Despite torrential rain cascading over Sydney on Friday afternoon, Artie’s at easts provided a comfortable and homely setting for a host of former Roosters, who gathered together to celebrate Arthur Beetson Day.
The fan favourites gathered in the Bondi Room at easts at Bondi Junction, reuniting with one another for an afternoon which included a spread of platters and plenty of beverages, as well as speeches from selected guests and a gallery of photographs and memorabilia to look over.
Over 60 representatives from various eras were present, including Russell Fairfax, Gavin Miller, Paul Dunn, Brett and Bill Mullins, Kevin Junee and Royce Ayliffe, who all reminisced on their halcyon days in a relaxing atmosphere filled with plenty of laughs and cheers - particularly from the animated storytelling by John Quayle.
I lost my wife a couple of months ago, but the people here always call up and ask me how I’ve been. That built Eastern Suburbs – we were a family. We stuck together.Bill Mullins Rooster #587
Chief organiser Terry Murphy – who represented the Club between 1977-1981 – retold the beginnings of Arthur Beetson Day, the meaning behind the now-annual event and the influence the famous Rooster had on his career.
“The history of this day was when Ian Schubert got a bunch of the older Roosters together for Christmas. When Arthur died, it was on the Thursday and this event was on the Friday,” he recalled.
“It turned into a wake for Beetso, and every year since, someone has gotten up and told a story about Arthur and we’ve raised our glass and given him a toast, so it’s grown from that.
“When I started in ’77, Arthur was Captain-Coach, so for me, he changed my life. He saw something in me that I didn’t even believe that I had. I’m forever grateful and that’s why I’m so passionate about it today.
“A successful organisation remembers the past and is thankful for the past. You build on that for the present, and use that for the future. This Club has done that now consistently for the last 20 odd years and that’s why we’re the benchmark of Sydney sides.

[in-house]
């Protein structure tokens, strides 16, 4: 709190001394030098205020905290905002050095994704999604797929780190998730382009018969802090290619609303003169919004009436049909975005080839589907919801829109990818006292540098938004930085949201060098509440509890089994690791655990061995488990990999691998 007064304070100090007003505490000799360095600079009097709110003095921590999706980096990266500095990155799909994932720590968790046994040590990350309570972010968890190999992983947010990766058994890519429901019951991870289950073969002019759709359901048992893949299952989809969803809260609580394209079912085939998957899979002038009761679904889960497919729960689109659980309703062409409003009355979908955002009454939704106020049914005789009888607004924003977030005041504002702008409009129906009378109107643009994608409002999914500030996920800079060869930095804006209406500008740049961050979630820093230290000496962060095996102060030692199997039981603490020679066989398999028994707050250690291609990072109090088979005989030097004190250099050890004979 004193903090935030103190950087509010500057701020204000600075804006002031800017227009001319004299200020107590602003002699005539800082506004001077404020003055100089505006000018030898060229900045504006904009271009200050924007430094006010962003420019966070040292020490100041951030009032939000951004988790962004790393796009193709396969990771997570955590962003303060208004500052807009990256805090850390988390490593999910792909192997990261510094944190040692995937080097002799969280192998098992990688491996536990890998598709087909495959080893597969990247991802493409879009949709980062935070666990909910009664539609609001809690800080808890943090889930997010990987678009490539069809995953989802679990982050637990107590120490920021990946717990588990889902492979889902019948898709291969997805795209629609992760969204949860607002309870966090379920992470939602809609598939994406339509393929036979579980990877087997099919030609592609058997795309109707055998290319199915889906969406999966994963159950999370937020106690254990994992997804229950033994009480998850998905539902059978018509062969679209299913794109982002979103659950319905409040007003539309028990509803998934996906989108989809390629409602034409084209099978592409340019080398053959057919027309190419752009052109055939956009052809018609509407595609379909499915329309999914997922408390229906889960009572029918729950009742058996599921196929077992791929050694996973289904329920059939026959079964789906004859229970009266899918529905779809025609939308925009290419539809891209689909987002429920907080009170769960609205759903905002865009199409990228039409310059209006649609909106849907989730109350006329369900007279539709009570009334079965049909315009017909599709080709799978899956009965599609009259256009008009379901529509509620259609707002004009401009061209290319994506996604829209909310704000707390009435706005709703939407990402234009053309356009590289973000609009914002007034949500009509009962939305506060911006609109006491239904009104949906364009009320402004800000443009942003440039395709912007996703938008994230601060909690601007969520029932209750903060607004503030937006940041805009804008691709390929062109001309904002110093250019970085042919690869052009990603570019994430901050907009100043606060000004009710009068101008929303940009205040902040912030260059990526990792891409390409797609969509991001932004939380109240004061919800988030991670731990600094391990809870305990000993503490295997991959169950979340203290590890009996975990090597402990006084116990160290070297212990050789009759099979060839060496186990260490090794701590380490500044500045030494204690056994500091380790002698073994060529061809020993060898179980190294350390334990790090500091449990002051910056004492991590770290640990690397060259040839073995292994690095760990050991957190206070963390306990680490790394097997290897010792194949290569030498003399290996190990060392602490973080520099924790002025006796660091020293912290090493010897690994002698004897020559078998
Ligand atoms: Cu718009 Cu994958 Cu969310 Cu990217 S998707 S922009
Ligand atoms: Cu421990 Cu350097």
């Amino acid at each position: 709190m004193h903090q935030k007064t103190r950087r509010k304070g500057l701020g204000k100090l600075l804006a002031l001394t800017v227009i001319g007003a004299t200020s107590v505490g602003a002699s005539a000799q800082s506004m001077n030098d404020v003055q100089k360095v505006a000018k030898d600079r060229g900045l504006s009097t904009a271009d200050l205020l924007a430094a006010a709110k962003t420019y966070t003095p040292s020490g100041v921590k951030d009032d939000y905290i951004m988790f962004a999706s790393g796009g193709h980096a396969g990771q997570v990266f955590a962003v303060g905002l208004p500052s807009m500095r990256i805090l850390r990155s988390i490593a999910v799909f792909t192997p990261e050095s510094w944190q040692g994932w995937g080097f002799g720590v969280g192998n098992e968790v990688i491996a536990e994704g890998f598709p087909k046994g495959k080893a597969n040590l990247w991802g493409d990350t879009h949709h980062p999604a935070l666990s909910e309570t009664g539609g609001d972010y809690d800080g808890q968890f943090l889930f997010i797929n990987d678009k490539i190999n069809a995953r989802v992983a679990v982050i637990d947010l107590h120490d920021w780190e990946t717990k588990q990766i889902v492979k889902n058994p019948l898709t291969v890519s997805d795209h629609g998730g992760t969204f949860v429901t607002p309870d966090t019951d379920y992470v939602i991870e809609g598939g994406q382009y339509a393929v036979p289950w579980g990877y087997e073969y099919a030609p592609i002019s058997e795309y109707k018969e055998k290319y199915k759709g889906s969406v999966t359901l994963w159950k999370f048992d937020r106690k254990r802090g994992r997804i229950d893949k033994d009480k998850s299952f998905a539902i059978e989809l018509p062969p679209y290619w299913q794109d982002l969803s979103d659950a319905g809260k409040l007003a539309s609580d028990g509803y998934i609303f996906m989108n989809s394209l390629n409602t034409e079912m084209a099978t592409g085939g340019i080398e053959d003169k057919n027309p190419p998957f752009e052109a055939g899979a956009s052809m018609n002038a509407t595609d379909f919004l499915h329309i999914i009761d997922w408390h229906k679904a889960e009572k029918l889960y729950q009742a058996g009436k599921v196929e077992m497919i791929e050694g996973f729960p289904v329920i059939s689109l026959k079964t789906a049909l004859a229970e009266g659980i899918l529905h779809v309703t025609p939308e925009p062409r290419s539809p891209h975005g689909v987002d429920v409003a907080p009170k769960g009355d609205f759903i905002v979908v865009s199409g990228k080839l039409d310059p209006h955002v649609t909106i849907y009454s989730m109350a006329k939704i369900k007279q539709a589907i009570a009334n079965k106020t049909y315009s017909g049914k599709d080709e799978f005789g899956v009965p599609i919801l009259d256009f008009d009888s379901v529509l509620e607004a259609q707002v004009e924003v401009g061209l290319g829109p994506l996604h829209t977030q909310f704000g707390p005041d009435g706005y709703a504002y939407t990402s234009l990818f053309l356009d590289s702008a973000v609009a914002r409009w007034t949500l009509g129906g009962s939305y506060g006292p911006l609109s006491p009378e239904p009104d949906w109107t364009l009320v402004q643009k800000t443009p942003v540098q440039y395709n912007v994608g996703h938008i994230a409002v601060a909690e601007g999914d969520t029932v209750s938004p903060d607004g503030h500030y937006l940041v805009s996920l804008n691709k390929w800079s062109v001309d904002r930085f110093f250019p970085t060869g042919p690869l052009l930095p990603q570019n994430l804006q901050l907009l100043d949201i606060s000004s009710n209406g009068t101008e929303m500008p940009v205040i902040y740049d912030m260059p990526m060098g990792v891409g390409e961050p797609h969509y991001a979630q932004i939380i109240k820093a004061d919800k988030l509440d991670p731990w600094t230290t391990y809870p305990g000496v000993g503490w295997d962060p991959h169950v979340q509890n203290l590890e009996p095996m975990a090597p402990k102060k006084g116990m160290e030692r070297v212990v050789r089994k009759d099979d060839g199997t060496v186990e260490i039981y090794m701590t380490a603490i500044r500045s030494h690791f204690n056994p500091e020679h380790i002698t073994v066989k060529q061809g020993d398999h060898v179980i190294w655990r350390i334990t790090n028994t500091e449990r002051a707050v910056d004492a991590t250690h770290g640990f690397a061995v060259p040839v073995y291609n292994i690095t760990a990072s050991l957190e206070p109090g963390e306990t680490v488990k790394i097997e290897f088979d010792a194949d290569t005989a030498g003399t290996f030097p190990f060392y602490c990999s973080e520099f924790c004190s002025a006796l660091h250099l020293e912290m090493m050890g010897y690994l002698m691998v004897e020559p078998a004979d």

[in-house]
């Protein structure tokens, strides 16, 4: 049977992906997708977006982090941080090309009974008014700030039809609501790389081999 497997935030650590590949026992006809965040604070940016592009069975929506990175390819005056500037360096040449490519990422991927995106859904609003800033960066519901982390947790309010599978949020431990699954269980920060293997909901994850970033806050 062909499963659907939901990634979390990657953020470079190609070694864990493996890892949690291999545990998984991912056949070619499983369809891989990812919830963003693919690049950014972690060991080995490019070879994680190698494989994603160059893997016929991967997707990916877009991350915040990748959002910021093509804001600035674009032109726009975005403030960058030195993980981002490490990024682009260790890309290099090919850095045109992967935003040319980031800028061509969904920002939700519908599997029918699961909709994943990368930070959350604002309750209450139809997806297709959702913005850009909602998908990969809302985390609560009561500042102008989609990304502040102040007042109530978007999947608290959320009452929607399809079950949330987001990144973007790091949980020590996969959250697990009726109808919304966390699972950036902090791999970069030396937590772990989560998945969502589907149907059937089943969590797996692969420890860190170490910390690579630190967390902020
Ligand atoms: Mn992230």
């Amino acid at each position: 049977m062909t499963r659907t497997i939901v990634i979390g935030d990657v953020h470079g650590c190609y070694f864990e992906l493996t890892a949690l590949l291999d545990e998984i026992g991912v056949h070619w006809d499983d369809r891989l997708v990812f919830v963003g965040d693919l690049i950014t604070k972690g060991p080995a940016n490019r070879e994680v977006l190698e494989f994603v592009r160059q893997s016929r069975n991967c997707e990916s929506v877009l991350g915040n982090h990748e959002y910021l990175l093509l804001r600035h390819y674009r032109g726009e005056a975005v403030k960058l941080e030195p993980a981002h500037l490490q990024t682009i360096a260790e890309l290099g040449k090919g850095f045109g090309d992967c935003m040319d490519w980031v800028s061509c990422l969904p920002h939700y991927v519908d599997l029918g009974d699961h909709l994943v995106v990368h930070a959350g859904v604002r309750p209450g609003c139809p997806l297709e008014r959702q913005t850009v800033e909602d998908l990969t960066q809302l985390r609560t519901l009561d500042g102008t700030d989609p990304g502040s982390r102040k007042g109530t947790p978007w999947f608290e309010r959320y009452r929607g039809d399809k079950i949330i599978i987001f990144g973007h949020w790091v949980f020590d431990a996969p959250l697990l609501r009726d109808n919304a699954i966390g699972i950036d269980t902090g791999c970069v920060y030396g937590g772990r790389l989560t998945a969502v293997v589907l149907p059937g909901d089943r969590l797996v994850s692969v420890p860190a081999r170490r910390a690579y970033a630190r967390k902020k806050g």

“My dad and his brother both played for the Chooks. I’m following a family tradition; I grew up in Bondi, my father was born in the front room of his family house in Bondi, and I consider myself nothing but a Rooster.
“My fondest memories as a graded player was here in the Red, White and Blue and I’ll always be that.”
Fan favourite winger Bill Mullins, who played his entire eleven-season career from 1968-1978 for the Club, becoming the first player in Club history to score a century of tries in the Red, White and Blue was present with son Brett and a number of former teammates from the 1974-1975 triumphs.
“So far it’s been fantastic,” Mullins said of the event.
“You don’t realise how much people change; their hair goes grey, they go bald and that type of stuff. Sometimes you’ve got to wait until someone brings up their name to recognise them – I believe it’s called old age!
“But it’s important for us. For the players coming in, there’s nothing better than seeing blokes you played with for a couple of years.
“I lost my wife a couple of months ago, but the people here always call up and ask me how I’ve been. That built Eastern Suburbs – we were a family. We stuck together.
“The Easts of today, that’s what they’ve been very good at - being a family.”
For former player and trainer Mick Souter, who arrived at the Club in 1974 - the event was an opportunity to reconnect with teammates not seen since his days of pulling on the famous Tricolours.
When I started in ’77, Arthur was Captain-Coach, so for me, he changed my life. He saw something in me that I didn’t even believe that I had. I’m forever grateful and that’s why I’m so passionate about it today.Terry Murphy Rooster #680
“It’s been a very interesting afternoon, and very well organised by Terry Murphy and Easts. It’s a fantastic venue, the first time I’ve been to Artie’s and I’ll definitely look to come back another time," Souter said.
“You run into guys you haven’t seen for a couple of years, and I’ve been coming to these events for the last few, and it’s a great thing that Easts foster and organise, and they’re committed to continuing.
“It was a very successful Club in the 1970s and it’s always been at the fore right through to the 90s and 2000s, and in recent years they’ve been one of the top teams in the NRL.
“I’m very proud that I was associated with the Roosters in the early days, and I still come back to these functions and get to catch up with my teammates.”